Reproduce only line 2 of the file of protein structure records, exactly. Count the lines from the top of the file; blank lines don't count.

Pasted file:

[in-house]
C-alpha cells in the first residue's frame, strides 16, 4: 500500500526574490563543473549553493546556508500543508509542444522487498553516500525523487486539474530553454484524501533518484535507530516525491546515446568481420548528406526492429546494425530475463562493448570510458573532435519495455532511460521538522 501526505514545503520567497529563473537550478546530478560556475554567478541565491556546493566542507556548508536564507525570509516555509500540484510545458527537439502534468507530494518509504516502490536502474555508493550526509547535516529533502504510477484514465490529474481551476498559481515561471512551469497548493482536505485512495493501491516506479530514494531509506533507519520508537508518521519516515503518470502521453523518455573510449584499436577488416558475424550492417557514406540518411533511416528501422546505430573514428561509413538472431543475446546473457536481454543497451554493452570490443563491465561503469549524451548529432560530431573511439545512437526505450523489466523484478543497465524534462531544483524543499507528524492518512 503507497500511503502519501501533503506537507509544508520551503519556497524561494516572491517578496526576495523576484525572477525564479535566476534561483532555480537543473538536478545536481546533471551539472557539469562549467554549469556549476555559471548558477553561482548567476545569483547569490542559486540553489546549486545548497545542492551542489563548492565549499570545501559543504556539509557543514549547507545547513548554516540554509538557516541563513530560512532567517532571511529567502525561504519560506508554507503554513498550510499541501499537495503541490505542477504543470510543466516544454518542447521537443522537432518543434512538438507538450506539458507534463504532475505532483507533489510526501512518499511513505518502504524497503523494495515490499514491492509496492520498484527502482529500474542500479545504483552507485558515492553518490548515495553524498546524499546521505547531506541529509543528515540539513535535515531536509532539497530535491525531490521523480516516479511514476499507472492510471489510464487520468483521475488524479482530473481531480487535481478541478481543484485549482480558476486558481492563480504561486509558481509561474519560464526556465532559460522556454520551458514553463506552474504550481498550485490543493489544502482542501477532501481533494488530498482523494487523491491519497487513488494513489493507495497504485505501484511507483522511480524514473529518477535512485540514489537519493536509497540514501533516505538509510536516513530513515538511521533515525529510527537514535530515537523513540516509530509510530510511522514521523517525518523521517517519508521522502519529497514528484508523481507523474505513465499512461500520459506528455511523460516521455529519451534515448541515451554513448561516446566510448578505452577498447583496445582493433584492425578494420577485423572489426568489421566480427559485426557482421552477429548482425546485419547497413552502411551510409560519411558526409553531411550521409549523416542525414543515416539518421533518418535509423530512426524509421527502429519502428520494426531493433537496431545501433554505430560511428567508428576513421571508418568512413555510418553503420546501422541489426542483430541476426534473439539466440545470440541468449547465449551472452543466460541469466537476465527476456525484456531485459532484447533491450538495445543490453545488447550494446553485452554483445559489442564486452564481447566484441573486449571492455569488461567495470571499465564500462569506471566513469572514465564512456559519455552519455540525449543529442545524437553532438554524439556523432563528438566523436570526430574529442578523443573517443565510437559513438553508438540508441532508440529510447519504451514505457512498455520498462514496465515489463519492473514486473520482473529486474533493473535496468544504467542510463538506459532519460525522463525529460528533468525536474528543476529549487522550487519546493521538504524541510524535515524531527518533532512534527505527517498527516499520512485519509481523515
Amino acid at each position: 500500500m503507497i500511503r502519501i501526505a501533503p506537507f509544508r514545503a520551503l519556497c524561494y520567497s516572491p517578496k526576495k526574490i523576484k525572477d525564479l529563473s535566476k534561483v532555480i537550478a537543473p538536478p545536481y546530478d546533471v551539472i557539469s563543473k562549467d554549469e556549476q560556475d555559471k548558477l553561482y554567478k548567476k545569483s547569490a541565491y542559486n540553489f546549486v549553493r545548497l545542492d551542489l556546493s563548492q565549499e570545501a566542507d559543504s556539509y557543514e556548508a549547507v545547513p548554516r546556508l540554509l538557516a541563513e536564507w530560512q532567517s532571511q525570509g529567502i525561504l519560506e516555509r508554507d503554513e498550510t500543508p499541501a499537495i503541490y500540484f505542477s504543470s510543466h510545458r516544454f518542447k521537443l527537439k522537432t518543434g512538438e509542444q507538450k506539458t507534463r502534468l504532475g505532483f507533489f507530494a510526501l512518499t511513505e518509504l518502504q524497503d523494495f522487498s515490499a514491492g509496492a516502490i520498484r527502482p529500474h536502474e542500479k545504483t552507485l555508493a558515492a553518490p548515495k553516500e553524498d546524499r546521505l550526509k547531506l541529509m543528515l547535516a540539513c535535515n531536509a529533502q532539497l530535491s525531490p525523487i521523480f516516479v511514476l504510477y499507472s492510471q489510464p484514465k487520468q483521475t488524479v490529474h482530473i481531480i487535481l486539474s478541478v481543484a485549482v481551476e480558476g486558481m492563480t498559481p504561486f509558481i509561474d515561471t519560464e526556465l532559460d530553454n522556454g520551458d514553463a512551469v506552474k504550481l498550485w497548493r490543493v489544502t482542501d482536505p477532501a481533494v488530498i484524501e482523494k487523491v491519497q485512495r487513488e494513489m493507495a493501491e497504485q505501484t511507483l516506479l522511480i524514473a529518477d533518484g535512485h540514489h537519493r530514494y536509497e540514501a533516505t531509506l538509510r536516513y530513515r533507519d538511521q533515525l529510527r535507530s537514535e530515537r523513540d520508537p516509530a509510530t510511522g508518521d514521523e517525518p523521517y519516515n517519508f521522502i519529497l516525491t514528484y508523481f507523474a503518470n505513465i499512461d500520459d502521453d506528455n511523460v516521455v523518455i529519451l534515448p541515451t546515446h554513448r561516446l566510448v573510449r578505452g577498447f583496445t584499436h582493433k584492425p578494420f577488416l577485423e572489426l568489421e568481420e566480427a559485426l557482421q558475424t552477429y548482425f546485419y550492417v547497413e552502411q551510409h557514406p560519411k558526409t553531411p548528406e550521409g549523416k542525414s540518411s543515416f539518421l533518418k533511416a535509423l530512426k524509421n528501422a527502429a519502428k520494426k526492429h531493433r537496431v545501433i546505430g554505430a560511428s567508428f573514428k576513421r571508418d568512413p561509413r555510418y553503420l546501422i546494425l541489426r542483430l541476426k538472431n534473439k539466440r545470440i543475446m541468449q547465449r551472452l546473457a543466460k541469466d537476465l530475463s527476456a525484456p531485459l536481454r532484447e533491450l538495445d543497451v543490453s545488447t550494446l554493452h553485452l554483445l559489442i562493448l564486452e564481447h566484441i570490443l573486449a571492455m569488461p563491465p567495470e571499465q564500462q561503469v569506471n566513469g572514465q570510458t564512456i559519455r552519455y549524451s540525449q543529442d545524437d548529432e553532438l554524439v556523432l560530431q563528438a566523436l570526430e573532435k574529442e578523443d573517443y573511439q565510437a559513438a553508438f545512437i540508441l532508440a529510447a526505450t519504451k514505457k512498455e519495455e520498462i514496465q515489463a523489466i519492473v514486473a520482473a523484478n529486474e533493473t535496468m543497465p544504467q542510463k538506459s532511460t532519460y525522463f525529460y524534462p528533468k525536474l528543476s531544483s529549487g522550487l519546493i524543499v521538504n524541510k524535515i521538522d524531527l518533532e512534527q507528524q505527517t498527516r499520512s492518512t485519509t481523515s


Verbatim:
C-alpha cells in the first residue's frame, strides 16, 4: 500500500526574490563543473549553493546556508500543508509542444522487498553516500525523487486539474530553454484524501533518484535507530516525491546515446568481420548528406526492429546494425530475463562493448570510458573532435519495455532511460521538522 501526505514545503520567497529563473537550478546530478560556475554567478541565491556546493566542507556548508536564507525570509516555509500540484510545458527537439502534468507530494518509504516502490536502474555508493550526509547535516529533502504510477484514465490529474481551476498559481515561471512551469497548493482536505485512495493501491516506479530514494531509506533507519520508537508518521519516515503518470502521453523518455573510449584499436577488416558475424550492417557514406540518411533511416528501422546505430573514428561509413538472431543475446546473457536481454543497451554493452570490443563491465561503469549524451548529432560530431573511439545512437526505450523489466523484478543497465524534462531544483524543499507528524492518512 503507497500511503502519501501533503506537507509544508520551503519556497524561494516572491517578496526576495523576484525572477525564479535566476534561483532555480537543473538536478545536481546533471551539472557539469562549467554549469556549476555559471548558477553561482548567476545569483547569490542559486540553489546549486545548497545542492551542489563548492565549499570545501559543504556539509557543514549547507545547513548554516540554509538557516541563513530560512532567517532571511529567502525561504519560506508554507503554513498550510499541501499537495503541490505542477504543470510543466516544454518542447521537443522537432518543434512538438507538450506539458507534463504532475505532483507533489510526501512518499511513505518502504524497503523494495515490499514491492509496492520498484527502482529500474542500479545504483552507485558515492553518490548515495553524498546524499546521505547531506541529509543528515540539513535535515531536509532539497530535491525531490521523480516516479511514476499507472492510471489510464487520468483521475488524479482530473481531480487535481478541478481543484485549482480558476486558481492563480504561486509558481509561474519560464526556465532559460522556454520551458514553463506552474504550481498550485490543493489544502482542501477532501481533494488530498482523494487523491491519497487513488494513489493507495497504485505501484511507483522511480524514473529518477535512485540514489537519493536509497540514501533516505538509510536516513530513515538511521533515525529510527537514535530515537523513540516509530509510530510511522514521523517525518523521517517519508521522502519529497514528484508523481507523474505513465499512461500520459506528455511523460516521455529519451534515448541515451554513448561516446566510448578505452577498447583496445582493433584492425578494420577485423572489426568489421566480427559485426557482421552477429548482425546485419547497413552502411551510409560519411558526409553531411550521409549523416542525414543515416539518421533518418535509423530512426524509421527502429519502428520494426531493433537496431545501433554505430560511428567508428576513421571508418568512413555510418553503420546501422541489426542483430541476426534473439539466440545470440541468449547465449551472452543466460541469466537476465527476456525484456531485459532484447533491450538495445543490453545488447550494446553485452554483445559489442564486452564481447566484441573486449571492455569488461567495470571499465564500462569506471566513469572514465564512456559519455552519455540525449543529442545524437553532438554524439556523432563528438566523436570526430574529442578523443573517443565510437559513438553508438540508441532508440529510447519504451514505457512498455520498462514496465515489463519492473514486473520482473529486474533493473535496468544504467542510463538506459532519460525522463525529460528533468525536474528543476529549487522550487519546493521538504524541510524535515524531527518533532512534527505527517498527516499520512485519509481523515